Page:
Engineering Support for STC Prototype Installations

If you have had the privilege of being involved in a large STC project, you probably experienced one of the most satisfying and, at the same time, most frustrating times of your life. As the project engineer in these large STC projects, it could be even more frustrating due to the many moving parts involved. You are not just in a technical support role. You also get to be a part time logistics and full-time certification expert, at least you are to everyone else at the Maintenance Repair Overhaul (MRO) facility. Whether you’ve been through these many times or you’re about to experience your first one, (Hopefully you didn’t get sent by yourself!) here are a few tips that might help you.

Coordinate with your program manager. Always be aware of the schedule and make sure that the technical issues are not impacting it. If you’re lucky enough to have both the program manager and project engineer roles, make sure you remain cognizant of the program issues and tasks. This is sometimes very hard when you are in the midst of several engineering issues that are happening, but if you’re stuck with doing both roles you have to track your program milestones periodically. If things get to be too much, don’t be afraid to ask your PM or leadership for help.

Get to know the maintenance staff at the MRO. Whether the MRO is a supplier or a company one, you need to get to know not just the leadership, but also the technicians working on your project. Building a rapport with everyone involved with your project really helps, especially when things get difficult. People are more willing to work with you rather than leaving you to solve every problem that comes up. Find out what the work shifts are, and which shift will do the most work. This will help you schedule your time (or if you’re lucky, your staff’s time) to where it is the most efficient.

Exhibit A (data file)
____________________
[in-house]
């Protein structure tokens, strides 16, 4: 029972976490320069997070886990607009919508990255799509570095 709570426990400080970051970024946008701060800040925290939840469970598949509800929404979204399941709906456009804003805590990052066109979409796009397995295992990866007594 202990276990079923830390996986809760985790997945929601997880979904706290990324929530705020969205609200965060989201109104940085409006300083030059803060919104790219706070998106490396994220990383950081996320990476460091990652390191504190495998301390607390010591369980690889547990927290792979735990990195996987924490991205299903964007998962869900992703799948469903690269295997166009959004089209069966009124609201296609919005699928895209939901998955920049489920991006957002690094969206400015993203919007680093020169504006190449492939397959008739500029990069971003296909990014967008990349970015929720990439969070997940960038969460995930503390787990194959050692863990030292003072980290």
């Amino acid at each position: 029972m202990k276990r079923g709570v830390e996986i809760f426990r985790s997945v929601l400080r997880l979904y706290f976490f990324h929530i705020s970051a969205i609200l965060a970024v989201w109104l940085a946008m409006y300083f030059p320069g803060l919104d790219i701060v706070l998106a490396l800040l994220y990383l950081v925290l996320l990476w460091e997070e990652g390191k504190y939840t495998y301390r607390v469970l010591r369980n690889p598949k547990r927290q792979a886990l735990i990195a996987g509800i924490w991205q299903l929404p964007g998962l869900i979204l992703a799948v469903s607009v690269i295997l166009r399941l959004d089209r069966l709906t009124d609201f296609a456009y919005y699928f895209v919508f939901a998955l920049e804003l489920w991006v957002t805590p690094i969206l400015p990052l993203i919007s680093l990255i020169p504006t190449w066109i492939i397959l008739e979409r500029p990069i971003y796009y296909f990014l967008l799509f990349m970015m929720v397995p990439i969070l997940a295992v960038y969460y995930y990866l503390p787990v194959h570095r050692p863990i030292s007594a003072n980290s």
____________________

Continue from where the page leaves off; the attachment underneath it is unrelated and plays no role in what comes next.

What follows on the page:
Get to know the MRO’s engineering staff. Depending on which MRO you go to, you may or may not have to work with an onsite engineering staff. Usually an onsite engineering staff will be mainly concerned with issues that pertain to the type of routine maintenance like a C Check. They deal with structural damages, electrical and avionics testing, and issues with the engineering paperwork. They normally welcome a dedicated engineer supporting an STC modification. You will still need to work with them as there is usually a process that the technicians and installers use to address engineering issues. They have to be part of the process, but they would rather you do the support work for your mod instead of them.

Get to know the regulatory folks that are approving the different phases of your modification. Have a plan to coordinate their arrival with having the right paperwork and information ready for them when they get there. Find out who will sign the Form 337 within the MRO. In the world of ODA’s and Unit Members, pretty much all of these folks are going to work with you as long as you are prepared. Keep in mind that their schedules are tight, so it is very important that you are in constant contact with them about deviations and schedules changes. This is key at the end of the modification when you are running around making sure that the rest of the certification paperwork is finished. Remember, the work isn’t done until the paperwork is signed off.